The Profiler: Kenny the Clown

The Profiler: Kenny the Clown

Marcy Morrison

Of the many uplifting quotes Kenny the Clown holds in his mental file, one is worthy of at least two recitations during the course of our interview.

“Spreading joy and happiness is like perfume,” he said. “You can’t spread it without having a lot of it come back to you.”

As the imposing, six foot-plus former basketball player bounded down the street toward me on a warm spring morning, I saw him manifest that quote before he even uttered it. A beam of sunshine seemed to follow his comfortably friendly face like a spotlight as he turned left to shake a hand, right to slap a back, teetered on the edge of the Webster Street sidewalk to wave to a friend across the street.

“This guy is a parade unto himself,” I realized, as I watched him pass by the well-wishers, finally getting close enough to cast a strapping shadow in my direction. You’d recognize him. You’ve seen him, at the Alameda Art and Wine Fair, at the Park Street Car Show, at Concerts at the Cove. This is our town clown, Kenny the Clown.

Kenneth Kahn began taking this funny business seriously about 11 years ago. But just before he did, he was enrolled in graduate school at the University at California, Berkeley, with the goal of being, as he puts it, “the best child therapist in the world.” But he was too much of a softie. He’d see kids who were in such emotional pain that eventually, the daily heartbreak took too much of a toll on him. With an unusually downcast face, Kahn lamented, because of the restrictions placed on the relationship between the social worker and client, “I felt there was nothing I could do for them. I felt like my hands were tied.”

Today, his hands are untethered, free and moving in a blur, creating balloon animals, balloon flowers, balloon hats. Free to juggle torches on fire, free to make coins appear magically from thin air.

How did the transition from psychology books to patent leather clown shoes come about?

Out of grad school, out of a job, out of sorts and at his lowest point, Kahn said “yes” to an invitation from his former girlfriend to go with her to a Halloween costume party. Buki the Clown helped with his makeup. Buki told Kahn’s former girlfriend, “He’s pretty good at this clowning around stuff,” he recalled, and the rest is history.

When Kahn made his debut appearance as Kenny the Clown 11 years ago, you might have seen him working as a fledging jester twisting balloons for kids as you sipped a margarita at the former La Piñata on Park Street. When I first moved here about 12 years ago, that’s the first place I saw him. I looked up over my tostada shell and there he was with his big red nose, asking my then-8-year-old daughter if she’d like a doggy.

A year or so later, with his Alameda credentials firmly intact, Kahn branched out to more intimidating turf – San Francisco – where he says street performers can get a bit “territorial.” In real estate, it’s “location, location, location.” In street performing, according to Kahn, it’s “location, location and weather.” The place you stand can determine if you eat at night.

“I loved the work so much, sometimes I’d do it if the weather was bad or the location was bad and I’d end up making $20 or $30 for eight hours work,” Kahn said. But his tenacity paid off and in 2008 he won the title “Best Fisherman’s Wharf Street Performer.”

The challenge in his world is to combine the art, which he loves, with some business acumen and at the same time, “build community.” It’s a daunting task, Kahn said, during which “you try to make the impossible look easy and the easy look beautiful.”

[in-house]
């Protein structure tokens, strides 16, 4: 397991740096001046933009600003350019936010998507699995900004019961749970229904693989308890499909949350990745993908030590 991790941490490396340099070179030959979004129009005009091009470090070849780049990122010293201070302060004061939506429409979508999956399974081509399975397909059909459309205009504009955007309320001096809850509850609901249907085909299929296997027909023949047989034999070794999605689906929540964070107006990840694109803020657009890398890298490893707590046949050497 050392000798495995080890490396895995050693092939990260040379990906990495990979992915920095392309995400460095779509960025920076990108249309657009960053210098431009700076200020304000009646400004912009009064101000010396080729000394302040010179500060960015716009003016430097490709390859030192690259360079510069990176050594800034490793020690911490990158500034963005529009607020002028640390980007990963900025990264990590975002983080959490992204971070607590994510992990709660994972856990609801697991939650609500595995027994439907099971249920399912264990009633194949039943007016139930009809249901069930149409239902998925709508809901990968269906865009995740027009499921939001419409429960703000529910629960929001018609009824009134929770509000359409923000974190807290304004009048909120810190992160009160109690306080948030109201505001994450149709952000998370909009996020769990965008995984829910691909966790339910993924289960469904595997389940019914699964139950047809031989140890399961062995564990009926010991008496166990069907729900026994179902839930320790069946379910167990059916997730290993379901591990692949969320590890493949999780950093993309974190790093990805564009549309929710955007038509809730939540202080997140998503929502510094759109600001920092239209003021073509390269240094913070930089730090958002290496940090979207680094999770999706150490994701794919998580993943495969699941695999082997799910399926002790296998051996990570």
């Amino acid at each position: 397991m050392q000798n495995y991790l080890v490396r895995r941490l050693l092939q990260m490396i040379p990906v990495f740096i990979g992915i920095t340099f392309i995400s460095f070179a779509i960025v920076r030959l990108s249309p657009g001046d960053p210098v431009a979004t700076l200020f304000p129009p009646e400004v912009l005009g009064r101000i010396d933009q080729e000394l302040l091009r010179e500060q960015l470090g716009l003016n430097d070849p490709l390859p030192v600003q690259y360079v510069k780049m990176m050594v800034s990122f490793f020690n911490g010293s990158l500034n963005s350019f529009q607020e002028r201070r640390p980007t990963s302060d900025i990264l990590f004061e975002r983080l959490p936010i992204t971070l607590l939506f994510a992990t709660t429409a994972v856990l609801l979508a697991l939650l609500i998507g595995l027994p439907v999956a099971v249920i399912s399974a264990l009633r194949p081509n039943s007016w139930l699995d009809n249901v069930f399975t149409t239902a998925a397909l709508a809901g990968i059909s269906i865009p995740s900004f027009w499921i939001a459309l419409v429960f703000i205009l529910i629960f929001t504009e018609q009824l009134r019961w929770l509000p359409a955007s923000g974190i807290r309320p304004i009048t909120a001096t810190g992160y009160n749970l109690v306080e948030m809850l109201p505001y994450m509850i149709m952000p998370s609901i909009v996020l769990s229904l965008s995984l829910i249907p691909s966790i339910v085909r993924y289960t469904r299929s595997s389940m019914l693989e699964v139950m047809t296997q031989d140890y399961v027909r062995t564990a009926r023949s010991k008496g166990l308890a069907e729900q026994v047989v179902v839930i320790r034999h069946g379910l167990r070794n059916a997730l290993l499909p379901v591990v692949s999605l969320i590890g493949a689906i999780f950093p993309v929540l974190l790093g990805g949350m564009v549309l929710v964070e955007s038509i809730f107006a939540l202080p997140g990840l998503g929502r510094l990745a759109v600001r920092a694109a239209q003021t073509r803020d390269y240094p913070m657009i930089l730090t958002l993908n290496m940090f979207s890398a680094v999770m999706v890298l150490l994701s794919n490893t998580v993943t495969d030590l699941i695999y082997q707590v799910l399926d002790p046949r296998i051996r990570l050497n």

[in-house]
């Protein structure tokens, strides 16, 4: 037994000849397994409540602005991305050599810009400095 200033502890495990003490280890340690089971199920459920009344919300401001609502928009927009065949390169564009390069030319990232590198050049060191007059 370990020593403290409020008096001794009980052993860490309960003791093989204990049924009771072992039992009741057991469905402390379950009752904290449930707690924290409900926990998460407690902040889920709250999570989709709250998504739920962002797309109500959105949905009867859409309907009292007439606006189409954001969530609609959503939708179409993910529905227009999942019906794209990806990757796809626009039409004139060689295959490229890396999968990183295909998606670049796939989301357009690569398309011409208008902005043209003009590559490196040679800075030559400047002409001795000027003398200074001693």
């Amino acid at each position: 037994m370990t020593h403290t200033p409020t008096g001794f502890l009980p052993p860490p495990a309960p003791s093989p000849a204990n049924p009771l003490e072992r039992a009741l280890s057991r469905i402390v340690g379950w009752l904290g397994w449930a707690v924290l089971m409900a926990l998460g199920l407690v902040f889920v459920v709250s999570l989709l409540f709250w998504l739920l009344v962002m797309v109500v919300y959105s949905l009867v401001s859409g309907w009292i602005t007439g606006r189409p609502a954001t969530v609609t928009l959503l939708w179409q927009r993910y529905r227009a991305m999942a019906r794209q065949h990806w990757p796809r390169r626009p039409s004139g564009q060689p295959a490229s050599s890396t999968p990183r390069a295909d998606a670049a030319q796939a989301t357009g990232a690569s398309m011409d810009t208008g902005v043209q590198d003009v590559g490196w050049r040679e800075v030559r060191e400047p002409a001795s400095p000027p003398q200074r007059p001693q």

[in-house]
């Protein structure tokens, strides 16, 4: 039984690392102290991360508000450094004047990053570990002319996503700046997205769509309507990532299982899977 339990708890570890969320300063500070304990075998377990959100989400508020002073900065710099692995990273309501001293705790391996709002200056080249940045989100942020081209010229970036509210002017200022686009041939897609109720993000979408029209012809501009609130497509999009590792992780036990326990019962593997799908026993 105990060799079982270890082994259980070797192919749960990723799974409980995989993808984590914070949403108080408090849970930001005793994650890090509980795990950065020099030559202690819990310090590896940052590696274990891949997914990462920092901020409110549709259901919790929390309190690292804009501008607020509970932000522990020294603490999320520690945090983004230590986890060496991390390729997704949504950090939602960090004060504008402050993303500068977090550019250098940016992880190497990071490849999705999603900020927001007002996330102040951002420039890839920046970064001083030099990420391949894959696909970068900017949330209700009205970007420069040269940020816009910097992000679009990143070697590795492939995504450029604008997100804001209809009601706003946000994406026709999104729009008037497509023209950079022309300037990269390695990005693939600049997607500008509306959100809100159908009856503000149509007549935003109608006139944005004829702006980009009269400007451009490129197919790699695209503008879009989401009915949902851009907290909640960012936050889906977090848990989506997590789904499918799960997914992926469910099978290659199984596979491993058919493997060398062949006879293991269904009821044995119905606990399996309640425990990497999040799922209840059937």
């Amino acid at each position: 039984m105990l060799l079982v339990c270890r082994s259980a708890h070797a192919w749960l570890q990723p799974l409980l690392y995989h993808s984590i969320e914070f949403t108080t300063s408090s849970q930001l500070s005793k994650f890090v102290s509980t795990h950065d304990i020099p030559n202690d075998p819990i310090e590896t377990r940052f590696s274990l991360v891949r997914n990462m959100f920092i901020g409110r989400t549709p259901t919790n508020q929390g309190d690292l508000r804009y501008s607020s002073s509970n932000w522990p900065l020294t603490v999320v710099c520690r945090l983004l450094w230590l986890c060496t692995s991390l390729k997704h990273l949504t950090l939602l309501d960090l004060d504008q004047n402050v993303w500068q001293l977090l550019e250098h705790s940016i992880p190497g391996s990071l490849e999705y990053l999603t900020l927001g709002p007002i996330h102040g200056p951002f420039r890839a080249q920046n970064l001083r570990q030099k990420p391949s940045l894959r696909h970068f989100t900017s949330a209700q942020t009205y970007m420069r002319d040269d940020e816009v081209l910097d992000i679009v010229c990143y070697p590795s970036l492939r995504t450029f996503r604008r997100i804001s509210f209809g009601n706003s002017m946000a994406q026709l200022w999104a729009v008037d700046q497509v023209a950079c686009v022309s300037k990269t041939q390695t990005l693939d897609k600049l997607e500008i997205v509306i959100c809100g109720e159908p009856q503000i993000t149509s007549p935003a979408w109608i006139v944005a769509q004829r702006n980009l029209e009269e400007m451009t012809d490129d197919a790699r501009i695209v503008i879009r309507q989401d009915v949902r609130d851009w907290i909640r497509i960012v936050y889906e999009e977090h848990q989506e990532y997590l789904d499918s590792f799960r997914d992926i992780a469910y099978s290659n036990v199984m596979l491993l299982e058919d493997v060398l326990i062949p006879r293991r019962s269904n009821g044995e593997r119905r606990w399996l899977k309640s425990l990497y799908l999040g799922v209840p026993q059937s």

“Trying to get business and art working in harmony … it’s a juggling act!” he said.

While he’s fully aware that twisting individual balloon sculptures for each child in line might not be the most lucrative use of his time when compared with the tips garnered by juggling fiery torches for a crowd of 100, he does it anyway, just to make that individual contact with each kid. Kahn still considers himself somewhat of a child therapist.

At one point in his topsy-turvy life, Kahn also considered himself somewhat of a politician. In 2006, he felt “so much disillusionment and cynicism with politics” that he threw his hat in the ring and ran for mayor of Alameda. In the process of talking to the public about the issues, he really began to believe that he could provide leadership that wouldn’t be beholden to special interests. He was repulsed by outside groups who he said were looking to profit from our Island, who were as he put it “buying and selling elections.” That year, Kahn won 10 percent of the vote.

“Not bad!” he said, “especially since the campaign was financed by the sale of animal balloons.”

Kahn made a run for mayor of San Francisco in 2007 and tried again for mayor of Alameda in 2010. Both campaigns were unsuccessful. Kahn’s aspirations now are in the arena of public service rather than politics. He quotes Ralph Nader saying, “I’d rather work on government than in government.”

Kahn said clowns are misunderstood. “People watch way too many Hollywood movies where clowns are creepy,” he said, and often more twisted than Kahn’s balloons. Kahn said he has no dark, sad side, but people are understandably cautious around him.

In Shakespeare’s The Merchant of Venice, Kahn noted, the characters wore masks like a clown’s to hide their true intentions. But he said he uses his clown get-up to radiate his true intention, which is punctuated on this beautiful spring morning by his makeup free facial expressions: Excited eyebrows arching up to where a hairline used to be, mouth drawn up in such an enthusiastic smile that his eyes are almost closed, like little new moons smiling at the heavens.

“My intention is to spread love, joy and laughter to the world,” Kahn said. “It just takes people a while to understand and believe, that’s my true message.”